3. A topic whose subject is a class of association.

base name
  1. A child element (<baseName>) of a <topic> element.
  2. A name characteristic of a topic that is provided by the content of a <baseNameString> element. Base names must be unique within a given scope (cf. topic naming constraint).

See also variant name.


See topic characteristic.

consistent topic map

A topic map in which there is one topic per subject and no further opportunities for merging or duplicate suppression, as defined in Annex F: XTM Processing Requirements.

  1. A child element (<member>) of an <association> element.
  2. A set of topics that play a particular role in an association.

  1. The process of merging two topic maps, either as a result of explicit <mergeMap> directives, or for any application-specific reasons.
  2. The process of merging two topics.

The rules governing all forms of merging are given in Annex F: XTM Processing Requirements.

non-addressable subject

A subject that exists outside the bounds of the computer system and whose identity is therefore not computable. Examples of non-addressable subjects include William Shakespeare, the play Hamlet and its 1604-05 edition, the character Hamlet, the concept of vengeance, the organization Shakespeare & Company, etc. The identity of a non-addressable subject may only be established indirectly, for example through the use of a subject indicator.

  1. A child element (<occurrence>) of a <topic> element.
  2. A topic occurrence (q.v.).

occurrence type
  1. One of the classes of topic occurrence.
  2. The class of topic occurrence specified by an <occurrence> element's <instanceOf> child element. An occurrence may belong to only one class.
  3. A topic whose subject is a class of topic occurrence.

  1. A child element (<parameters>) of a <variant> element.
  2. Information, in the form of a set of topics, that expresses the appropriate processing context for a variant name.

processed topic map

The collection of topics, associations, and scopes which have been processed by the XTM processing application as defined in Annex F: XTM Processing Requirements.

processing requirements

The requirements on processing performed by a conforming XTM processor as defined in Annex F: XTM Processing Requirements.


See published subject indicator.

published subject indicator

A subject indicator that is published and maintained at an advertised address for the purpose of facilitating topic map interchange and mergeability.


The act of creating a topic. When anything is reified it becomes the subject of the topic thus created; to reify something is therefore to create a topic of which that thing is the subject. Reification of a subject allows topic characteristics to be assigned to the topic that reifies it: In other words, it makes it possible to discourse about that subject within the terms of the topic map paradigm.


See addressable information resource.


The role that a topic plays as a member of an association; the nature of its involvement in that association.

  1. The extent of the validity of a topic characteristic assignment. The context in which a name or an occurrence is assigned to a given topic, and the context in which topics are related through associations.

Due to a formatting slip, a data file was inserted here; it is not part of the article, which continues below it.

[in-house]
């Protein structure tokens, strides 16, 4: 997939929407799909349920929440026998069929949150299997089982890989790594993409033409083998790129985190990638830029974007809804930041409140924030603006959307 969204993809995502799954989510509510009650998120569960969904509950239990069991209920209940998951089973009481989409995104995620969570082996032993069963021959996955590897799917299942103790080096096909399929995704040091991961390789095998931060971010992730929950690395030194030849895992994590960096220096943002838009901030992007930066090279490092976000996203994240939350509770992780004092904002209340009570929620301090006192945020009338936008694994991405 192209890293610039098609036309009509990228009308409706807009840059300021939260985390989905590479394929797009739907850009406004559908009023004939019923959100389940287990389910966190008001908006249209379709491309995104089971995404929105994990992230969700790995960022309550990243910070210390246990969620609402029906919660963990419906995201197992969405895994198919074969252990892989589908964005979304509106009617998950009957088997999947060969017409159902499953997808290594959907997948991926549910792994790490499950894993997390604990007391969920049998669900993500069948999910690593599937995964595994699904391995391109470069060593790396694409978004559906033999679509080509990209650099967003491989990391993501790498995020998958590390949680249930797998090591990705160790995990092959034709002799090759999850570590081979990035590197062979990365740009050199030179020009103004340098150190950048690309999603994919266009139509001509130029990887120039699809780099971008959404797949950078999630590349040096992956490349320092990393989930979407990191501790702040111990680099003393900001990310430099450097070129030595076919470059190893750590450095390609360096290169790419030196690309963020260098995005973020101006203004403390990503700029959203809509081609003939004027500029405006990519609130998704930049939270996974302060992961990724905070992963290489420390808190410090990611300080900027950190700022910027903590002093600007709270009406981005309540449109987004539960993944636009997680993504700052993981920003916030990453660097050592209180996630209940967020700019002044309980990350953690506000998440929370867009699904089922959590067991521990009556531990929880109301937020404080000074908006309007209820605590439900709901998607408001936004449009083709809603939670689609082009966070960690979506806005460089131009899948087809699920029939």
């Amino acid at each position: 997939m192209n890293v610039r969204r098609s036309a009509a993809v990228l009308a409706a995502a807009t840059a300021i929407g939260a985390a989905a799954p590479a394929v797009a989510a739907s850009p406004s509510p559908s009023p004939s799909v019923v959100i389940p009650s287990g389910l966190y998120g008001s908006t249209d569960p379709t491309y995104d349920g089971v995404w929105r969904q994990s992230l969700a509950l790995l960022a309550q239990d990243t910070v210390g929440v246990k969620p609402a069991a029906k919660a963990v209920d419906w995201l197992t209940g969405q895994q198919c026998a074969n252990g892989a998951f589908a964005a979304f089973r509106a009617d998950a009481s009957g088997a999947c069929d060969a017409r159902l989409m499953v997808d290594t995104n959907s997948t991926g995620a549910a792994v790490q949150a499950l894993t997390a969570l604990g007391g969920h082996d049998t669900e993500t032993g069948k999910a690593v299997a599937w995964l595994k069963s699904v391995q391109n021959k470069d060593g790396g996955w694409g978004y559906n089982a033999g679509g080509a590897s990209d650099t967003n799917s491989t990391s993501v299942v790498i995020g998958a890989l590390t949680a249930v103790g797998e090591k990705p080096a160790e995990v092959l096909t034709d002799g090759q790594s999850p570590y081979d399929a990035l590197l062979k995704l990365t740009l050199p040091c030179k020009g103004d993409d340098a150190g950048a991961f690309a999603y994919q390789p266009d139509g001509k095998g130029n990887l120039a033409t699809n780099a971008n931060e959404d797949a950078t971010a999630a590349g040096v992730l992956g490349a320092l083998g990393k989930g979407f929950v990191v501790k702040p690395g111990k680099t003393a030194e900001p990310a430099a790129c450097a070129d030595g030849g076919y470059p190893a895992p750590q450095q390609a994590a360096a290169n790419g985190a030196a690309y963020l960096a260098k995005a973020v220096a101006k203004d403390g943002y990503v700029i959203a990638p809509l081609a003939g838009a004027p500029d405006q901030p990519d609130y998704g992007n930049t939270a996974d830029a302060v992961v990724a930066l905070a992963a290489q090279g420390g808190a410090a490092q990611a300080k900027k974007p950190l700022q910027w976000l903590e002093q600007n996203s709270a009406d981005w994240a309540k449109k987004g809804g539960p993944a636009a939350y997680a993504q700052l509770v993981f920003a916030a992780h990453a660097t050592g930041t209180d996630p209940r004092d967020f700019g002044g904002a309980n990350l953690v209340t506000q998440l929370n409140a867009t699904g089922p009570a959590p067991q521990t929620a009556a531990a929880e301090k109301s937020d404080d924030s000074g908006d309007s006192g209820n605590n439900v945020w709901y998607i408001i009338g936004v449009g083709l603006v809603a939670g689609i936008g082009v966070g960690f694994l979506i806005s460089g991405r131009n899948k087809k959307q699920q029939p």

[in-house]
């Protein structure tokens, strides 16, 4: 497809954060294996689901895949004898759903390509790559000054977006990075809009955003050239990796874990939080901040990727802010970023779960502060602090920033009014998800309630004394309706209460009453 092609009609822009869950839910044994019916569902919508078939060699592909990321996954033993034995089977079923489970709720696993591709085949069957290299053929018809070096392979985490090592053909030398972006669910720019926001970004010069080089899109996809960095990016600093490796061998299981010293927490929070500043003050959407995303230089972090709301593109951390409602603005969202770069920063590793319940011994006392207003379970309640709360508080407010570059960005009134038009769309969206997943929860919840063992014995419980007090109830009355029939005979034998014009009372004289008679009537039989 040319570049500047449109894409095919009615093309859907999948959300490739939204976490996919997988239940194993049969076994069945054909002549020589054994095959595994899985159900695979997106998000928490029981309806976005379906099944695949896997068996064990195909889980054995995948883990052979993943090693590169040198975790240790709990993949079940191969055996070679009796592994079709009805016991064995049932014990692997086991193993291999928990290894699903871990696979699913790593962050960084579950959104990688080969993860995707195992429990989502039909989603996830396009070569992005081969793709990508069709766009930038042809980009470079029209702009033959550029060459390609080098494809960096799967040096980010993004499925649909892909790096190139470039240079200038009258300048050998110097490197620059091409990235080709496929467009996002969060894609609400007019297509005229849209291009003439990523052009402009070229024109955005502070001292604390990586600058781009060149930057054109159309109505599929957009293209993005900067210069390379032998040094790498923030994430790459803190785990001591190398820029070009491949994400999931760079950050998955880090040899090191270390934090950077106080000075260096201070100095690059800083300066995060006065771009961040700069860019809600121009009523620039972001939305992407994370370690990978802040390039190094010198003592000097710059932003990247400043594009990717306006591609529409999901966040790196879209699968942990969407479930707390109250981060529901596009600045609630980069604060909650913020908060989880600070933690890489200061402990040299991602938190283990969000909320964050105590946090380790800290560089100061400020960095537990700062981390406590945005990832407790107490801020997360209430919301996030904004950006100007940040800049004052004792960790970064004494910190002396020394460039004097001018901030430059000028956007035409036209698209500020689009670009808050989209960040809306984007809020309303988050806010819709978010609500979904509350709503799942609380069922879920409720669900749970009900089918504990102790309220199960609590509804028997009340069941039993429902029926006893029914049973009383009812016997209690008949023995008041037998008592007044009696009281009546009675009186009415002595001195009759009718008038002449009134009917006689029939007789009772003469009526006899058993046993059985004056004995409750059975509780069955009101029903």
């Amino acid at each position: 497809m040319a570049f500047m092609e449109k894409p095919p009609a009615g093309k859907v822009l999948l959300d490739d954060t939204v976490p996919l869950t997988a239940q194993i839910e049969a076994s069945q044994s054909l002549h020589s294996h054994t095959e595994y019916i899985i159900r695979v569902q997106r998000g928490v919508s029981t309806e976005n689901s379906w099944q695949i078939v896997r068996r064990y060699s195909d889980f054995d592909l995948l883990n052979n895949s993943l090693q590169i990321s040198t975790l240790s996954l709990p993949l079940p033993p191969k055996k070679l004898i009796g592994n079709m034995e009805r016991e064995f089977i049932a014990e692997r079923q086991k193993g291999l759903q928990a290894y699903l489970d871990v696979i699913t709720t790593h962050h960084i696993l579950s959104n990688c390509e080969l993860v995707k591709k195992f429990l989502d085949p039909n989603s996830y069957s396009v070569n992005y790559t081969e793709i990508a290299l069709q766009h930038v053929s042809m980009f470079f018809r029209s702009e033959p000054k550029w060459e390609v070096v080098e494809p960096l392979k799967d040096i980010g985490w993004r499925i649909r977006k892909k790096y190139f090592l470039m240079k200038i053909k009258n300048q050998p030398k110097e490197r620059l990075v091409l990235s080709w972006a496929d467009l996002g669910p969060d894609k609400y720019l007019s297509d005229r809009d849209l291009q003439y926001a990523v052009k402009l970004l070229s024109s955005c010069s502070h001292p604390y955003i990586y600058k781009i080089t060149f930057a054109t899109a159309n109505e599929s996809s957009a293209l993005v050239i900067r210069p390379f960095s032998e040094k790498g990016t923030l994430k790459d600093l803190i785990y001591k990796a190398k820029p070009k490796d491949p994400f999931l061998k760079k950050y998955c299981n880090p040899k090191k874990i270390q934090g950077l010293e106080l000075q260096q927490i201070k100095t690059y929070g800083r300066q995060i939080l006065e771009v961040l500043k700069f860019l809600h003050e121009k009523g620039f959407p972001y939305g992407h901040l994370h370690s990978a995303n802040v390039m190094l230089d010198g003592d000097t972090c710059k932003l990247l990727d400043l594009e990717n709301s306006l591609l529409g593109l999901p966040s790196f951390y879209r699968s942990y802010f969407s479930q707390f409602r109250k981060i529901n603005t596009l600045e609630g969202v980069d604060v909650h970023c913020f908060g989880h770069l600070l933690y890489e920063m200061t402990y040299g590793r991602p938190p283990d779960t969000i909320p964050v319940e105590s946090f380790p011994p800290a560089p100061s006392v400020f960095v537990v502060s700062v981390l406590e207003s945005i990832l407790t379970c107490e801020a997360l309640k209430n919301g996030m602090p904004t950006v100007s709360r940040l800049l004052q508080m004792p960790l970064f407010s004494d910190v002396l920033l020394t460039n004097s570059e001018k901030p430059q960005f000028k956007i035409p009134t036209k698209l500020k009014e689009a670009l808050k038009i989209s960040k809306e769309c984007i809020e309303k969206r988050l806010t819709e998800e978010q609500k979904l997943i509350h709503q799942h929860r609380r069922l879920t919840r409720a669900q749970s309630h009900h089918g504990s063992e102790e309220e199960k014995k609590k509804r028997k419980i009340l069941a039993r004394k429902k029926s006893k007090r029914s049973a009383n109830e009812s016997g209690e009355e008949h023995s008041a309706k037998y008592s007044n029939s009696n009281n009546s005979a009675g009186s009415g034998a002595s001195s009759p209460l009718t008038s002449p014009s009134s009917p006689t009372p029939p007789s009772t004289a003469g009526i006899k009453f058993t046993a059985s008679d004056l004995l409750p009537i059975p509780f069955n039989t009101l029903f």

2. The set of topics specified via a <scope> element.

See also unconstrained scope.

This specification places no constraints on how applications interpret scope.

  1. Anything that can be spoken about or conceived of by a human being. In the most generic sense, a subject is anything whatsoever, regardless of whether it exists or has any other specific characteristics, about which anything whatsoever may be asserted by any means whatsoever.
  2. Anything on which the author of a topic map chooses to discourse.
  3. Anything that is reified by a topic in a topic map; the organizing principle of a topic. Humans are the ultimate authorities for determining the subjects of topics.

See also subject identity, subject indicator.

subject identity
  1. The <subjectIdentity> child of a <topic> element.
  2. That which makes two subjects identical, or distinguishes one subject from another. The determination of subject identity is aided, and may be automated, by the use of published subject indicators.
  3. A criterion for merging topics as defined in Annex F: XTM Processing Requirements.

subject indicator

A resource that is intended by the topic map author to provide a positive, unambiguous indication of the identity of a subject. There are three ways of indicating a subject in a topic map:

  1. Pointing via a <topicRef> element to a <topic> element that shares the same subject;
  2. Pointing via a <subjectIndicatorRef> element to a resource that indicates the subject;
  3. Pointing via a <resourceRef> element to a resource that is the subject.

The subject indicated by a subject indicator may be either non-addressable or addressable. (Note that in case 3, the subject is necessarily addressable, since it is a resource.)

  1. A resource that acts as a proxy for some subject; the topic map system's representation of that subject. The relationship between a topic and its subject is defined to be one of reification. Reification of a subject allows topic characteristics to be assigned to the topic that reifies it.
  2. A <topic> element.

topic characteristic

One of the following:

  1. a topic name,
  2. a topic occurrence, or
  3. a role played by a topic in an association

A topic's names, occurrences, and roles played in associations are collectively known as its characteristics.

See also topic name, topic occurrence, and role.

topic characteristic assignment

The act of asserting that a given topic has a particular characteristic. Such assertions are deemed to be valid